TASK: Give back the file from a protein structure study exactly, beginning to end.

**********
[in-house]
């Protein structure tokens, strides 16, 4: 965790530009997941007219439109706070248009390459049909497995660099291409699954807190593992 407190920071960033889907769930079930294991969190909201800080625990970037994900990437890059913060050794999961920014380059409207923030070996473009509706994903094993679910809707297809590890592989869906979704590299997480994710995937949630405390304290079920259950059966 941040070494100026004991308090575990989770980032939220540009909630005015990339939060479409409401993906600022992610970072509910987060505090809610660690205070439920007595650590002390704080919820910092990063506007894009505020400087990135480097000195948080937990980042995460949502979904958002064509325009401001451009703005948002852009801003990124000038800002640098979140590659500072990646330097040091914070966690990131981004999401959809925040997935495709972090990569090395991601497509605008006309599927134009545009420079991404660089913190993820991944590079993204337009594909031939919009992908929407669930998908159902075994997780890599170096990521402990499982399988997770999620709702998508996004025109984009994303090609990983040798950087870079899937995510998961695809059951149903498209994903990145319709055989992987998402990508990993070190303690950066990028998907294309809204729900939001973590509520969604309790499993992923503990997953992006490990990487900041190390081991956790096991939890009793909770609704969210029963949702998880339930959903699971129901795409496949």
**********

[in-house]
């Protein structure tokens, strides 16, 4: 965790530009997941007219439109706070248009390459049909497995660099291409699954807190593992 407190920071960033889907769930079930294991969190909201800080625990970037994900990437890059913060050794999961920014380059409207923030070996473009509706994903094993679910809707297809590890592989869906979704590299997480994710995937949630405390304290079920259950059966 941040070494100026004991308090575990989770980032939220540009909630005015990339939060479409409401993906600022992610970072509910987060505090809610660690205070439920007595650590002390704080919820910092990063506007894009505020400087990135480097000195948080937990980042995460949502979904958002064509325009401001451009703005948002852009801003990124000038800002640098979140590659500072990646330097040091914070966690990131981004999401959809925040997935495709972090990569090395991601497509605008006309599927134009545009420079991404660089913190993820991944590079993204337009594909031939919009992908929407669930998908159902075994997780890599170096990521402990499982399988997770999620709702998508996004025109984009994303090609990983040798950087870079899937995510998961695809059951149903498209994903990145319709055989992987998402990508990993070190303690950066990028998907294309809204729900939001973590509520969604309790499993992923503990997953992006490990990487900041190390081991956790096991939890009793909770609704969210029963949702998880339930959903699971129901795409496949």